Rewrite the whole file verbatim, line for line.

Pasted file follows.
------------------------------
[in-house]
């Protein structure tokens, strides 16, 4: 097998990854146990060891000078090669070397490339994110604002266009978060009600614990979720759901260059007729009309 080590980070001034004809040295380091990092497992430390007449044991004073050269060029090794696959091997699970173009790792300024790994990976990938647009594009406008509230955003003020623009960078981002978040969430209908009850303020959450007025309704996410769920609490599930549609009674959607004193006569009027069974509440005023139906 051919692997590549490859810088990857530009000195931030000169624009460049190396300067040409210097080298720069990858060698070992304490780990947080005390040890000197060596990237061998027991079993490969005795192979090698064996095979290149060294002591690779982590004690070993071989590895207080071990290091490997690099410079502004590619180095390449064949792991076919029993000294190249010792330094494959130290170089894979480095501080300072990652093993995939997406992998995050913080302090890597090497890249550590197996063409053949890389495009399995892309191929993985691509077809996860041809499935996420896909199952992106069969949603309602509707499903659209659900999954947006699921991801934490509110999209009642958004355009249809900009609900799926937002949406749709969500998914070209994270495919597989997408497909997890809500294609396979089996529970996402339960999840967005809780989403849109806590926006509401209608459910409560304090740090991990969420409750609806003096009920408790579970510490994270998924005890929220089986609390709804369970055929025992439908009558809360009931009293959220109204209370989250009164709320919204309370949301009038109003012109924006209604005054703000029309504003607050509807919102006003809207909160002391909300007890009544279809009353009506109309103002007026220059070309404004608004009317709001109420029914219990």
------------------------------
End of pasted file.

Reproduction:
[in-house]
């Protein structure tokens, strides 16, 4: 097998990854146990060891000078090669070397490339994110604002266009978060009600614990979720759901260059007729009309 080590980070001034004809040295380091990092497992430390007449044991004073050269060029090794696959091997699970173009790792300024790994990976990938647009594009406008509230955003003020623009960078981002978040969430209908009850303020959450007025309704996410769920609490599930549609009674959607004193006569009027069974509440005023139906 051919692997590549490859810088990857530009000195931030000169624009460049190396300067040409210097080298720069990858060698070992304490780990947080005390040890000197060596990237061998027991079993490969005795192979090698064996095979290149060294002591690779982590004690070993071989590895207080071990290091490997690099410079502004590619180095390449064949792991076919029993000294190249010792330094494959130290170089894979480095501080300072990652093993995939997406992998995050913080302090890597090497890249550590197996063409053949890389495009399995892309191929993985691509077809996860041809499935996420896909199952992106069969949603309602509707499903659209659900999954947006699921991801934490509110999209009642958004355009249809900009609900799926937002949406749709969500998914070209994270495919597989997408497909997890809500294609396979089996529970996402339960999840967005809780989403849109806590926006509401209608459910409560304090740090991990969420409750609806003096009920408790579970510490994270998924005890929220089986609390709804369970055929025992439908009558809360009931009293959220109204209370989250009164709320919204309370949301009038109003012109924006209604005054703000029309504003607050509807919102006003809207909160002391909300007890009544279809009353009506109309103002007026220059070309404004608004009317709001109420029914219990």